Accounting

The practice and process of analyzing, interpreting, and reporting financial transactions dates to 1494 and to Luca Pacioli. During the industrial revolution, the need for advanced reporting systems resulted from the development of corporations. Corporations consist of investors, shareholders, and bondholders who invested money for corporate financing. In 1887, accountants created the American Association of Public Accountants, making their job a profession with standardized tests. Approximately ten years later, in 1896, the first CPA was licensed. A four-year degree is a requirement to help accountants gain specialized knowledge and theory. This knowledge is used to help companies establish procedures for recording financial data and to analyze the complexities of corporate finances. These records are used to make crucial business decisions, gauge financial situations, and communicate those records. The records are also used to prepare financial statements. Accountants also analyze bookkeeping data, prepares company budgets, and loan proposals. These types of records help in strategizing for improvement and to be aware of current financial statuses.

CPA

A certified public accountant (CPA) is someone who has passed an exam and received a license to practice in a corporation and to conduct financial audits. These professionals must continue their education to maintain licensure. CPA’s also serve as business consultants. Conflicts of interest arise when a CPA is consultant and auditor for the same firm. Professional standards and Federal and State laws prevent this from occurring. The types include: • Financial accounts – summation of financial information in reports • Public accounts – examines financial statements of companies • Forensic records – investigates financial information • Management reports – gathers financial data for internal operating reports • Tax compliance – compliance with tax regulations, planning, and filing • Internal auditing – examines financial data for fraud, mismanagement, or waste The processing of overseeing financial accounts include filing tax returns. This requires financial knowledge gained in an academic environment and a knowledge of different ethical issues. An organization could be negatively affected by unethical reporting and practices. A company’s financial information helps management make good business decisions, so the information should be trustworthy and accurate. These two processes are interrelated. Accountants depend on the bookkeepers to keep accurate records, so they can analyze, evaluate, and make predictions for their clients. Bookkeepers rely on accountants to establish systems that delineate exactly what information should be recorded and the structure of those records. Large corporations may have both an accountant and a bookkeeper, while small companies may have a bookkeeper with software for financial record keeping.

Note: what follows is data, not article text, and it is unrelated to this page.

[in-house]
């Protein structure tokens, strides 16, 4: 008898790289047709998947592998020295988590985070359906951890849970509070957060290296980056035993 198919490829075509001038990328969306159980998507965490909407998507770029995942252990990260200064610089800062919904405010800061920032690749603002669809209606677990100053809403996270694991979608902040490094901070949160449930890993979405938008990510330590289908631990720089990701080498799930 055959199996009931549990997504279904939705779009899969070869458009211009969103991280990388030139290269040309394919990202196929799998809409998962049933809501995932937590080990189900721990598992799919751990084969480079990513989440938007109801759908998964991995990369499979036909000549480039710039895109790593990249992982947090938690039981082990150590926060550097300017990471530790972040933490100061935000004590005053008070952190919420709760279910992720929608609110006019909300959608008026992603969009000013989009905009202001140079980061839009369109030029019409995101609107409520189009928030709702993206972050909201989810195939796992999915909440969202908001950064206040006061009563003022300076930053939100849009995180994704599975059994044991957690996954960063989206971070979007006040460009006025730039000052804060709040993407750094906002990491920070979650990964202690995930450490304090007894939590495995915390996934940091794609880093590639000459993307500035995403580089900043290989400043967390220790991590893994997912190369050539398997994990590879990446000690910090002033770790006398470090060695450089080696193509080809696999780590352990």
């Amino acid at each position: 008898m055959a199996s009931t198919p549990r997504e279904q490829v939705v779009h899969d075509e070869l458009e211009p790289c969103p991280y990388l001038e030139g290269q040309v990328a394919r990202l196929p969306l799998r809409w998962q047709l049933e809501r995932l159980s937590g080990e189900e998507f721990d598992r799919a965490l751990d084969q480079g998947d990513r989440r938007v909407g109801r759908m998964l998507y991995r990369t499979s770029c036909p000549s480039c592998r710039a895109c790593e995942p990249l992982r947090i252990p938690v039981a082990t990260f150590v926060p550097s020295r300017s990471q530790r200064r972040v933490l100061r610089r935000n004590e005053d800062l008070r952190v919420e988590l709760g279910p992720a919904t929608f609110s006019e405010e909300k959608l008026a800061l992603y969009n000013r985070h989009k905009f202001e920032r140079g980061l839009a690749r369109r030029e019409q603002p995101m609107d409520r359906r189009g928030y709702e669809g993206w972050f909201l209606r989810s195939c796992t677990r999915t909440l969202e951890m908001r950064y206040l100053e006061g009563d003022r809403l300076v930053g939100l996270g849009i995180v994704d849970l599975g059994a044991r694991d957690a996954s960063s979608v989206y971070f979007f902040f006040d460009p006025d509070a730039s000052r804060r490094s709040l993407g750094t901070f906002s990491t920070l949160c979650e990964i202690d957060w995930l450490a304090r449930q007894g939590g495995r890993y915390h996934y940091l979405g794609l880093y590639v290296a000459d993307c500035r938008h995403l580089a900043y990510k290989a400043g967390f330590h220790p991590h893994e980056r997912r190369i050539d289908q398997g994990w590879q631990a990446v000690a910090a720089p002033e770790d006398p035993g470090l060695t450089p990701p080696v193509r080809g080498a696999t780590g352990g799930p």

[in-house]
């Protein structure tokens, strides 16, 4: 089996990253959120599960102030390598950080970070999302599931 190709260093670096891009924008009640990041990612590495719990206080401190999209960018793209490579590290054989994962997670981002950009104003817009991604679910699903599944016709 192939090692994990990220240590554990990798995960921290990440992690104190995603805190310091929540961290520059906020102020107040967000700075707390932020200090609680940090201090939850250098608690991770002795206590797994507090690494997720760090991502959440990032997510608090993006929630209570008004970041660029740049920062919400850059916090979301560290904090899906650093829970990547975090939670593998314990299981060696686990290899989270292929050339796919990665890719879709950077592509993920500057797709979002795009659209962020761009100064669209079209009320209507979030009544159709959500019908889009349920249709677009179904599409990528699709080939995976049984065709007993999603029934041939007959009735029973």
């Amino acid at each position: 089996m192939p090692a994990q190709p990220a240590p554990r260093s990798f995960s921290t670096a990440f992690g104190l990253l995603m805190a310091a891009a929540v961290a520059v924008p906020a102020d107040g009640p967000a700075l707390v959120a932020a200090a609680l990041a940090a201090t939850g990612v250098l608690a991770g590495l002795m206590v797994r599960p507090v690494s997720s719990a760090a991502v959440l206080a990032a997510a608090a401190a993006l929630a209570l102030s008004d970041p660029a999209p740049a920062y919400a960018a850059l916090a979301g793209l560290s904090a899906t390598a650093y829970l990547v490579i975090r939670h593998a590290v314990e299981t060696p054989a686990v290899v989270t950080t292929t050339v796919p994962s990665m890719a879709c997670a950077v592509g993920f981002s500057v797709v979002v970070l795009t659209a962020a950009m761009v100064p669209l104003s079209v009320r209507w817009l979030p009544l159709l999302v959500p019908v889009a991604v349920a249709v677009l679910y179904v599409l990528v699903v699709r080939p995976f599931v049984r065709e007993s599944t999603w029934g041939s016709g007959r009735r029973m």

Remember that when dealing with finances, accountants tend to see the big picture, while bookkeepers are mindful of the small details. Financial software may blur the lines since some bookeeping software can generate financial statements that use to be part of the accounting process. Further, bookkeeping is becoming obsolete because their tasks, such as data entry, balancing bank ledgers, or reconciling bank accounts, can be performed by software. For now, both play major roles in the financial health, reputation, and success or failure of a business.